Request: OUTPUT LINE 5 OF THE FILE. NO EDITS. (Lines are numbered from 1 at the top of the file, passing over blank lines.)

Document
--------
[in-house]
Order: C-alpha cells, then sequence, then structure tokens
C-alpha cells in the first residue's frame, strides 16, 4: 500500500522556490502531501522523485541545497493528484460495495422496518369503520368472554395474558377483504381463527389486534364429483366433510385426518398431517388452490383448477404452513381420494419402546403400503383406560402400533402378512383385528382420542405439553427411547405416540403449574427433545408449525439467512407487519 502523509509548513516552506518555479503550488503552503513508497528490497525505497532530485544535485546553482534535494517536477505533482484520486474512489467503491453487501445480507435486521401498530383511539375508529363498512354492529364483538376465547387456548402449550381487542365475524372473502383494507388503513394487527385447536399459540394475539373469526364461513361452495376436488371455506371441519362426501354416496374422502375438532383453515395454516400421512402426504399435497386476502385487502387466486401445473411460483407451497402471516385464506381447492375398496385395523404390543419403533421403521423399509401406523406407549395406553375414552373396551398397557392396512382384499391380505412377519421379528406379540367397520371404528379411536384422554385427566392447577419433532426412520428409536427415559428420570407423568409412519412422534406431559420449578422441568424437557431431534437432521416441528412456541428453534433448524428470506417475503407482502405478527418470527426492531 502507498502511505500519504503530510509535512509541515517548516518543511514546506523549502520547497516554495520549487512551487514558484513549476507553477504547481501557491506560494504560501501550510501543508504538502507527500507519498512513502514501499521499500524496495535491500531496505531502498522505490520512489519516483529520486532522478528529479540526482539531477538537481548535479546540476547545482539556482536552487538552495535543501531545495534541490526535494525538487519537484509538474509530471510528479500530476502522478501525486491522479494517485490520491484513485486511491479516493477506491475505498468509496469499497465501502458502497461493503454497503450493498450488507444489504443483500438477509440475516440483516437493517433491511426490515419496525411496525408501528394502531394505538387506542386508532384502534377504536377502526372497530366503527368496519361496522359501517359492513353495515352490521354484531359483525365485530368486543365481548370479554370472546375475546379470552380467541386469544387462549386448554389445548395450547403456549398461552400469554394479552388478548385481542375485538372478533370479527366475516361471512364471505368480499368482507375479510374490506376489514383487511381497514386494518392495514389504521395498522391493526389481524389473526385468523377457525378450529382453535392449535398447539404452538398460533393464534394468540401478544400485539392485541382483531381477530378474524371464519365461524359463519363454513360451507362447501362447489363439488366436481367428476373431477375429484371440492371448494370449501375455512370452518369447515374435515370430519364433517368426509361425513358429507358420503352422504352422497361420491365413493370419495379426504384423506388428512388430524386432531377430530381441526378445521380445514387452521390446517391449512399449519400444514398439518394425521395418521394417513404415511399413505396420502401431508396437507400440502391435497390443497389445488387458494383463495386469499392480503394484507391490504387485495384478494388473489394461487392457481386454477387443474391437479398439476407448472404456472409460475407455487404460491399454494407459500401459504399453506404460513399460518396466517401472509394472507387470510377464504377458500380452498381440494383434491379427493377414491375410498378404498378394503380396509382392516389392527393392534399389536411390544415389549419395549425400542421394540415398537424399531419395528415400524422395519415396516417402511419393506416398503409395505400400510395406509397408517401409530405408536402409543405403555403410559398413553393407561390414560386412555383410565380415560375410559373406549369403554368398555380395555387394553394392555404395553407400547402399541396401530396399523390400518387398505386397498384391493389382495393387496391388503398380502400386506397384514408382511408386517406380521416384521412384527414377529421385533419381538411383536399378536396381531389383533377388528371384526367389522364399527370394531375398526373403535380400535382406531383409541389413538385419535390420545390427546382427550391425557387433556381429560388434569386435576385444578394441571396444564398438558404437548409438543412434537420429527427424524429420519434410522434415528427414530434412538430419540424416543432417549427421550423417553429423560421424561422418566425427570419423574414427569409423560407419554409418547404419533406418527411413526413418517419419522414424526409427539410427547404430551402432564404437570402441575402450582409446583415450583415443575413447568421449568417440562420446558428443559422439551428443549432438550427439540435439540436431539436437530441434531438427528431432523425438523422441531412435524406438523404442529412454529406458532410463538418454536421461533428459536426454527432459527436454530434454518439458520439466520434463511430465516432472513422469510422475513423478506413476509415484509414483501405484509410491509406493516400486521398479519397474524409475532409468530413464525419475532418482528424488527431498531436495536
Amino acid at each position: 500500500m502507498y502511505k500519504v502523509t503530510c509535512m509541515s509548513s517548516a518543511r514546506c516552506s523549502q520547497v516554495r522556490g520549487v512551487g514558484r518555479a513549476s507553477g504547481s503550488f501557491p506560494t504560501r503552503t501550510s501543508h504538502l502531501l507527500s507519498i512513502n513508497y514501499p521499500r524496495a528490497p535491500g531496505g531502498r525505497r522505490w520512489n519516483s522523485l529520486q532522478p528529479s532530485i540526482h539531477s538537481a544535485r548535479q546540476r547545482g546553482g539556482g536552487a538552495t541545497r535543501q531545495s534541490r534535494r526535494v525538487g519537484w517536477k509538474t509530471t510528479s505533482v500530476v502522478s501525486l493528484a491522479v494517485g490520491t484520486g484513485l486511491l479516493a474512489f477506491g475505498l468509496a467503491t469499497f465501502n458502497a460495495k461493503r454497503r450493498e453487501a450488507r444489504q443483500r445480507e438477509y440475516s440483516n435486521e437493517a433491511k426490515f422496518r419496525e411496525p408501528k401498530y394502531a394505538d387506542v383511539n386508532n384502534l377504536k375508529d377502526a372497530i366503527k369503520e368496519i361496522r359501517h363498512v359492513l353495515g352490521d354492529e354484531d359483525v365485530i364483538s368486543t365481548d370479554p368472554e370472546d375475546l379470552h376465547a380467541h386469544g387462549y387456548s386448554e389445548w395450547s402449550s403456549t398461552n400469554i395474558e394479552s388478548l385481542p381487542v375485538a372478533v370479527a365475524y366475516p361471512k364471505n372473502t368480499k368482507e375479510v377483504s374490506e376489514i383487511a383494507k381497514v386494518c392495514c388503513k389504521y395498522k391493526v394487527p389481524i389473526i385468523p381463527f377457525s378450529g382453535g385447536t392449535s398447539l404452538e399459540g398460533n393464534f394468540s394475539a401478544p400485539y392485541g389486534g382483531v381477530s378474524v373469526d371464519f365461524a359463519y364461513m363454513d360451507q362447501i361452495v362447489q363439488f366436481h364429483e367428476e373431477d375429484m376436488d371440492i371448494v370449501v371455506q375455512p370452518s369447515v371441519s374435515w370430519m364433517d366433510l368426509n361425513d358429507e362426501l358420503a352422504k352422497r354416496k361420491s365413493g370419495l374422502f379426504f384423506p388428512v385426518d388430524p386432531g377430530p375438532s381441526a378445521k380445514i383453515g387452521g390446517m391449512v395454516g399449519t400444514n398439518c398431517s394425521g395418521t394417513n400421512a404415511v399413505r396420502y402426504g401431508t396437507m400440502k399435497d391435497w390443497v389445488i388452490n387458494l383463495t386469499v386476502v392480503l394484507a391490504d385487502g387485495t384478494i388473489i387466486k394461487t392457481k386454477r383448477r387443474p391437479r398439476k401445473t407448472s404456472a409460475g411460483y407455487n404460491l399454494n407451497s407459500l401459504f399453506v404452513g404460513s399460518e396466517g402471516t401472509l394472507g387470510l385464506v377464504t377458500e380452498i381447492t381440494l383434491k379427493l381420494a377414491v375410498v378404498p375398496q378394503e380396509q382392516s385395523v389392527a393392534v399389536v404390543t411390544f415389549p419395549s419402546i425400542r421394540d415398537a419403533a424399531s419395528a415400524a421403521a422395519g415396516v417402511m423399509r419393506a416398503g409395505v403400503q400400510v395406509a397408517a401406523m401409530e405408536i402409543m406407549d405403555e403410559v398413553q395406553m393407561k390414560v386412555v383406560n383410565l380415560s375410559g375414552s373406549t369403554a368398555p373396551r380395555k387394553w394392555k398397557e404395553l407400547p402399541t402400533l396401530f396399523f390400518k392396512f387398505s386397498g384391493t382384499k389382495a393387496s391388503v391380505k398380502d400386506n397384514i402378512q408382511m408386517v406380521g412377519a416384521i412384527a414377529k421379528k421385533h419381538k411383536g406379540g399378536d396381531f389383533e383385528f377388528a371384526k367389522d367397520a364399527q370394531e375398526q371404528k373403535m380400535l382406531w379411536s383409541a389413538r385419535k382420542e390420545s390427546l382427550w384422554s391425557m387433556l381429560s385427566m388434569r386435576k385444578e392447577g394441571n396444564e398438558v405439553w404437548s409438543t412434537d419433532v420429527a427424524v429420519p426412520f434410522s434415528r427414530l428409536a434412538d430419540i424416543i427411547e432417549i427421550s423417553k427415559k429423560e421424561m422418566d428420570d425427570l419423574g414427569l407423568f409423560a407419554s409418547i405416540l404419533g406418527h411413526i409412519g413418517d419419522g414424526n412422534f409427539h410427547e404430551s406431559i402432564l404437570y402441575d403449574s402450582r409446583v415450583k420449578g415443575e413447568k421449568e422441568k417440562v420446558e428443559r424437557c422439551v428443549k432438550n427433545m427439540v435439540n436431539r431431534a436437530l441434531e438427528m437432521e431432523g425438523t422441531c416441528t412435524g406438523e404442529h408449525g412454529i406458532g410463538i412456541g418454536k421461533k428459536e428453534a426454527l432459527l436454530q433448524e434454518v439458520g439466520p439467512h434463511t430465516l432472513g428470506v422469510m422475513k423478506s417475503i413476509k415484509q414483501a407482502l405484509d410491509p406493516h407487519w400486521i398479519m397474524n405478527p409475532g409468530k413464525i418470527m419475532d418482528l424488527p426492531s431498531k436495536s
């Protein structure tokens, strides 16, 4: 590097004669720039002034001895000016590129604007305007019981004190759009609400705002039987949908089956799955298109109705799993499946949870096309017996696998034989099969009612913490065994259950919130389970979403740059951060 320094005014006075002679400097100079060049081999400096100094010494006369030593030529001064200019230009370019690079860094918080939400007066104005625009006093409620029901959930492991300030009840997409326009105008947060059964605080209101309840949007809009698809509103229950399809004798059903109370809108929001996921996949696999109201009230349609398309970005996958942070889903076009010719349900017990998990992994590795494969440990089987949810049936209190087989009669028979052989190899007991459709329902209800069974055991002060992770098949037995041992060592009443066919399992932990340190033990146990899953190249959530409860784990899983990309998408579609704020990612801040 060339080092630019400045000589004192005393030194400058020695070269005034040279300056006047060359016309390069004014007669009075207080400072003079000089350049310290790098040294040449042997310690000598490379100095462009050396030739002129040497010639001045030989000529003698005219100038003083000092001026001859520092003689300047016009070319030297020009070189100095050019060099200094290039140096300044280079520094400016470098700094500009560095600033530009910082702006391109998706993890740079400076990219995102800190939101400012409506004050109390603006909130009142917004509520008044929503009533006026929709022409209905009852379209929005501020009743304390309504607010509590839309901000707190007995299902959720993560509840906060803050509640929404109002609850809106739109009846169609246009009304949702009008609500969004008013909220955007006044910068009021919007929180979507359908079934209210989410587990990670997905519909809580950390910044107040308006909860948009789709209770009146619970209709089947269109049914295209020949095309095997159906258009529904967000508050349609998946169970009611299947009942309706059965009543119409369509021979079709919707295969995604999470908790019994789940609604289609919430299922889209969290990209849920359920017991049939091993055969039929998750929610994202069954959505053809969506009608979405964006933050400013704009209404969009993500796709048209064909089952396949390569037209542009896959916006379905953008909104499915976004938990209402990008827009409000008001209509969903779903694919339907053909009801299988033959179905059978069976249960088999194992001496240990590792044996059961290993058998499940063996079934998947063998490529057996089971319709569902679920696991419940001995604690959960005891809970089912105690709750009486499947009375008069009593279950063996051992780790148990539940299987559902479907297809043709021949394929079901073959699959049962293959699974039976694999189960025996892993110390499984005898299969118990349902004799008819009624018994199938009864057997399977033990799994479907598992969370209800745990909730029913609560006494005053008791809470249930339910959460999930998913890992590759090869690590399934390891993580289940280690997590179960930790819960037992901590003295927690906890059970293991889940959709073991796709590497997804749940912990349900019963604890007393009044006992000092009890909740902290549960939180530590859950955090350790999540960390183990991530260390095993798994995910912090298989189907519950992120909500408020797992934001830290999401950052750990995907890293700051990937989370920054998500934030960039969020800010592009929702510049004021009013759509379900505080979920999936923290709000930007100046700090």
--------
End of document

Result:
């Protein structure tokens, strides 16, 4: 590097004669720039002034001895000016590129604007305007019981004190759009609400705002039987949908089956799955298109109705799993499946949870096309017996696998034989099969009612913490065994259950919130389970979403740059951060 320094005014006075002679400097100079060049081999400096100094010494006369030593030529001064200019230009370019690079860094918080939400007066104005625009006093409620029901959930492991300030009840997409326009105008947060059964605080209101309840949007809009698809509103229950399809004798059903109370809108929001996921996949696999109201009230349609398309970005996958942070889903076009010719349900017990998990992994590795494969440990089987949810049936209190087989009669028979052989190899007991459709329902209800069974055991002060992770098949037995041992060592009443066919399992932990340190033990146990899953190249959530409860784990899983990309998408579609704020990612801040 060339080092630019400045000589004192005393030194400058020695070269005034040279300056006047060359016309390069004014007669009075207080400072003079000089350049310290790098040294040449042997310690000598490379100095462009050396030739002129040497010639001045030989000529003698005219100038003083000092001026001859520092003689300047016009070319030297020009070189100095050019060099200094290039140096300044280079520094400016470098700094500009560095600033530009910082702006391109998706993890740079400076990219995102800190939101400012409506004050109390603006909130009142917004509520008044929503009533006026929709022409209905009852379209929005501020009743304390309504607010509590839309901000707190007995299902959720993560509840906060803050509640929404109002609850809106739109009846169609246009009304949702009008609500969004008013909220955007006044910068009021919007929180979507359908079934209210989410587990990670997905519909809580950390910044107040308006909860948009789709209770009146619970209709089947269109049914295209020949095309095997159906258009529904967000508050349609998946169970009611299947009942309706059965009543119409369509021979079709919707295969995604999470908790019994789940609604289609919430299922889209969290990209849920359920017991049939091993055969039929998750929610994202069954959505053809969506009608979405964006933050400013704009209404969009993500796709048209064909089952396949390569037209542009896959916006379905953008909104499915976004938990209402990008827009409000008001209509969903779903694919339907053909009801299988033959179905059978069976249960088999194992001496240990590792044996059961290993058998499940063996079934998947063998490529057996089971319709569902679920696991419940001995604690959960005891809970089912105690709750009486499947009375008069009593279950063996051992780790148990539940299987559902479907297809043709021949394929079901073959699959049962293959699974039976694999189960025996892993110390499984005898299969118990349902004799008819009624018994199938009864057997399977033990799994479907598992969370209800745990909730029913609560006494005053008791809470249930339910959460999930998913890992590759090869690590399934390891993580289940280690997590179960930790819960037992901590003295927690906890059970293991889940959709073991796709590497997804749940912990349900019963604890007393009044006992000092009890909740902290549960939180530590859950955090350790999540960390183990991530260390095993798994995910912090298989189907519950992120909500408020797992934001830290999401950052750990995907890293700051990937989370920054998500934030960039969020800010592009929702510049004021009013759509379900505080979920999936923290709000930007100046700090």